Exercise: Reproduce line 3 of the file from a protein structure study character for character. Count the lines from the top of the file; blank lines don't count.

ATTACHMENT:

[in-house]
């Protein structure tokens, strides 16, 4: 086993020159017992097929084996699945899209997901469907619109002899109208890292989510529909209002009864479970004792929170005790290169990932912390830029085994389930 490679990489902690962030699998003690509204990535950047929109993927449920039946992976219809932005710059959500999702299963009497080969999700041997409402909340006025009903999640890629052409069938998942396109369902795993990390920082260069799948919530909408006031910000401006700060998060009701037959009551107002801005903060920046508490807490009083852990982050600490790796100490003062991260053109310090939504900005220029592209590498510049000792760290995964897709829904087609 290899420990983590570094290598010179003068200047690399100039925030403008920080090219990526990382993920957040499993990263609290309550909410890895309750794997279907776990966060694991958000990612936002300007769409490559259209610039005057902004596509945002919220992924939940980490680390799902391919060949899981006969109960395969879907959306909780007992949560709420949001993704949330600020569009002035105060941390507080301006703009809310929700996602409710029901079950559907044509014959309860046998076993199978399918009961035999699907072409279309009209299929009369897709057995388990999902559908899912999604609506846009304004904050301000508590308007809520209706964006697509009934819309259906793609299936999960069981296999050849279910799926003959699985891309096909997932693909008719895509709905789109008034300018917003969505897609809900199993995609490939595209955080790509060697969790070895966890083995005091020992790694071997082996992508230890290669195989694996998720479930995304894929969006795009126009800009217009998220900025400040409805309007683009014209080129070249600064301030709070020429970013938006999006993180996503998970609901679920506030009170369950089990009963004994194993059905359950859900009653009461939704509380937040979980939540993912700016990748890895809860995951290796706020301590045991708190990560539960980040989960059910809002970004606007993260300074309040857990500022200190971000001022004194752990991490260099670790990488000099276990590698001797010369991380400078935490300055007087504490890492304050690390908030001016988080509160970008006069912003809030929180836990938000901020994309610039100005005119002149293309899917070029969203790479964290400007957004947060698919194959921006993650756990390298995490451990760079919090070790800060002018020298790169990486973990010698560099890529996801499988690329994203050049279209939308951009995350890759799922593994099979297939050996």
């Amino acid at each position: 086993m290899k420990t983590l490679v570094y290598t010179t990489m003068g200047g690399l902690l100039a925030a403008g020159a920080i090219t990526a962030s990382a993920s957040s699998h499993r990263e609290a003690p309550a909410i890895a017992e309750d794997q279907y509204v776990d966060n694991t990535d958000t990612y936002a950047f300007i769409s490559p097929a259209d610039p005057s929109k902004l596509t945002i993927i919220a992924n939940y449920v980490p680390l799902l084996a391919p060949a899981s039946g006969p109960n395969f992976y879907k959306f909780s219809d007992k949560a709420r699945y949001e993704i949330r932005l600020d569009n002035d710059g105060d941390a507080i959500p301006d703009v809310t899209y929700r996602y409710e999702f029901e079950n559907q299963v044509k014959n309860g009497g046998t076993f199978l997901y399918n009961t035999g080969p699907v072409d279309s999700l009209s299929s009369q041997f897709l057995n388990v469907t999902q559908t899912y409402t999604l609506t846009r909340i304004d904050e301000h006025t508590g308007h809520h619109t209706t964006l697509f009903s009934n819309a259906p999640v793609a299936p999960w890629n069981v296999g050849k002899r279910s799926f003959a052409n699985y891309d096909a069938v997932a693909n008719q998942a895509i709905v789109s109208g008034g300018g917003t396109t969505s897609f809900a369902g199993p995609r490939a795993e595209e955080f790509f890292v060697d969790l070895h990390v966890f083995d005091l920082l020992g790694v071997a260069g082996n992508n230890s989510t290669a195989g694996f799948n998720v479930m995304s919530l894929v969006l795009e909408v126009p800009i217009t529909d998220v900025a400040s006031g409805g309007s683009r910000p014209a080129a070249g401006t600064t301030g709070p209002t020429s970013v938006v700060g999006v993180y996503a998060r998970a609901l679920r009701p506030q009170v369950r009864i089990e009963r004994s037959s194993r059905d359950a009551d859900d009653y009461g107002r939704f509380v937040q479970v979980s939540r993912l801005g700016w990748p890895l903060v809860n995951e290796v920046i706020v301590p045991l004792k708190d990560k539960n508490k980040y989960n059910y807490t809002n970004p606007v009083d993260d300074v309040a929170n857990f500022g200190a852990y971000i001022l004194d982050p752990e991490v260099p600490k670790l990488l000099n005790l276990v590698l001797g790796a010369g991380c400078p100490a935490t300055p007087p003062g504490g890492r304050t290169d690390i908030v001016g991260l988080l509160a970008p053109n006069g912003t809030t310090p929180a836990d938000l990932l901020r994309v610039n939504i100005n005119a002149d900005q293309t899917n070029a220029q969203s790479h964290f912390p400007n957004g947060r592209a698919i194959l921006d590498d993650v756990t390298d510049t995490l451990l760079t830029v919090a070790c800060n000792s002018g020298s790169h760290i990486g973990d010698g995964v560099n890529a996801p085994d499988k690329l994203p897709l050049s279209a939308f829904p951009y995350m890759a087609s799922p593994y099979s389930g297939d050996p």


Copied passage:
């Amino acid at each position: 086993m290899k420990t983590l490679v570094y290598t010179t990489m003068g200047g690399l902690l100039a925030a403008g020159a920080i090219t990526a962030s990382a993920s957040s699998h499993r990263e609290a003690p309550a909410i890895a017992e309750d794997q279907y509204v776990d966060n694991t990535d958000t990612y936002a950047f300007i769409s490559p097929a259209d610039p005057s929109k902004l596509t945002i993927i919220a992924n939940y449920v980490p680390l799902l084996a391919p060949a899981s039946g006969p109960n395969f992976y879907k959306f909780s219809d007992k949560a709420r699945y949001e993704i949330r932005l600020d569009n002035d710059g105060d941390a507080i959500p301006d703009v809310t899209y929700r996602y409710e999702f029901e079950n559907q299963v044509k014959n309860g009497g046998t076993f199978l997901y399918n009961t035999g080969p699907v072409d279309s999700l009209s299929s009369q041997f897709l057995n388990v469907t999902q559908t899912y409402t999604l609506t846009r909340i304004d904050e301000h006025t508590g308007h809520h619109t209706t964006l697509f009903s009934n819309a259906p999640v793609a299936p999960w890629n069981v296999g050849k002899r279910s799926f003959a052409n699985y891309d096909a069938v997932a693909n008719q998942a895509i709905v789109s109208g008034g300018g917003t396109t969505s897609f809900a369902g199993p995609r490939a795993e595209e955080f790509f890292v060697d969790l070895h990390v966890f083995d005091l920082l020992g790694v071997a260069g082996n992508n230890s989510t290669a195989g694996f799948n998720v479930m995304s919530l894929v969006l795009e909408v126009p800009i217009t529909d998220v900025a400040s006031g409805g309007s683009r910000p014209a080129a070249g401006t600064t301030g709070p209002t020429s970013v938006v700060g999006v993180y996503a998060r998970a609901l679920r009701p506030q009170v369950r009864i089990e009963r004994s037959s194993r059905d359950a009551d859900d009653y009461g107002r939704f509380v937040q479970v979980s939540r993912l801005g700016w990748p890895l903060v809860n995951e290796v920046i706020v301590p045991l004792k708190d990560k539960n508490k980040y989960n059910y807490t809002n970004p606007v009083d993260d300074v309040a929170n857990f500022g200190a852990y971000i001022l004194d982050p752990e991490v260099p600490k670790l990488l000099n005790l276990v590698l001797g790796a010369g991380c400078p100490a935490t300055p007087p003062g504490g890492r304050t290169d690390i908030v001016g991260l988080l509160a970008p053109n006069g912003t809030t310090p929180a836990d938000l990932l901020r994309v610039n939504i100005n005119a002149d900005q293309t899917n070029a220029q969203s790479h964290f912390p400007n957004g947060r592209a698919i194959l921006d590498d993650v756990t390298d510049t995490l451990l760079t830029v919090a070790c800060n000792s002018g020298s790169h760290i990486g973990d010698g995964v560099n890529a996801p085994d499988k690329l994203p897709l050049s279209a939308f829904p951009y995350m890759a087609s799922p593994y099979s389930g297939d050996p």